Late benefactor to Watts community
Elected officials and community leaders celebrated recently the renaming of the MLK Child and Family Well-Being Center in the Watts-Willowbrook community in honor of Jacqueline Avant, a prolific philanthropist and a long-time supporter of children and low-income families in South Los Angeles.
Avant, the wife of celebrated music executive Clarence Avant, was killed during a brazen burglary at the couple’s home in Beverly Hills in April 2022. The center, now the Jacqueline Avant Children and Family Center, was renamed in an official ceremony attended by her daughter Nicole, county Supervisor Holly Mitchell, Laker legend Earvin “Magic” Johnson and others.
“My family and I are thrilled and honored to celebrate the unveiling of the Jacqueline Avant Children and Family Center,” Nicole Avant said. “For over 50 years, my mom was dedicated to the mental and physical and spiritual health of the children and families in South Los Angeles and was on a mission to improve the quality of life for those less fortunate.”
The three-story, 50,000-square-feet building will serve as a national model for programs that address the complex needs of at-risk children struggling with trauma, health and mental health problems, officials said. The first two floors of the center will be open to the community this summer, and the remaining floor is slated for completion by the end of the year.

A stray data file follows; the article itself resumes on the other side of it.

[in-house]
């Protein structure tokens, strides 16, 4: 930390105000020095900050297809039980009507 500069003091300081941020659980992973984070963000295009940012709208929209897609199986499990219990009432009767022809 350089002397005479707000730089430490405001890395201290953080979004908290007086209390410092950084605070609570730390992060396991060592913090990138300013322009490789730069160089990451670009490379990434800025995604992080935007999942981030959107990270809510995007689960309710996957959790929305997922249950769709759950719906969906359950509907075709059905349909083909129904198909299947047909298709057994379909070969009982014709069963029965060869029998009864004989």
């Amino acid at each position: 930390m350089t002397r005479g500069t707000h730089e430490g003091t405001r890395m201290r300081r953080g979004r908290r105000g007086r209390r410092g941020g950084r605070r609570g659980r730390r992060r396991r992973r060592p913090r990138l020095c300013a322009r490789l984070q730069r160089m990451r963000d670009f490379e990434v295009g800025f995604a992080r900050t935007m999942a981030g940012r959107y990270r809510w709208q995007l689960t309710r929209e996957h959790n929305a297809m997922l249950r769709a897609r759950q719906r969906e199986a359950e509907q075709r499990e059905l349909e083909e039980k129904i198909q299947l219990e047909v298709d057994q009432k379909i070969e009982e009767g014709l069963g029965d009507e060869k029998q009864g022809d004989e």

The county invested $55 million to build the center that is intended to serve thousands of children and teens, including many who are entering or involved in the foster care system.
“I cannot think of a better way to uplift Jacqueline Avant’s legacy, she dedicated her life to supporting and investing in a brighter future for the children of South L.A.,” Mitchell said.
Friends and supporters of Jacqueline Avant, in partnership with the MLK Health and Wellness Community Development Corporation, helped acquire furniture, electronics, artwork, books and equipment for the operation of the first floor pediatric clinic. Additional funds will be allocated for youth programming, a playground and youth services at the center.
The center will also house an Autism Wellness Center and a health clinic on the second floor. The third floor will eventually house a crisis stabilization unit for children ages 3-12 operated by the county’s Department of Mental Health.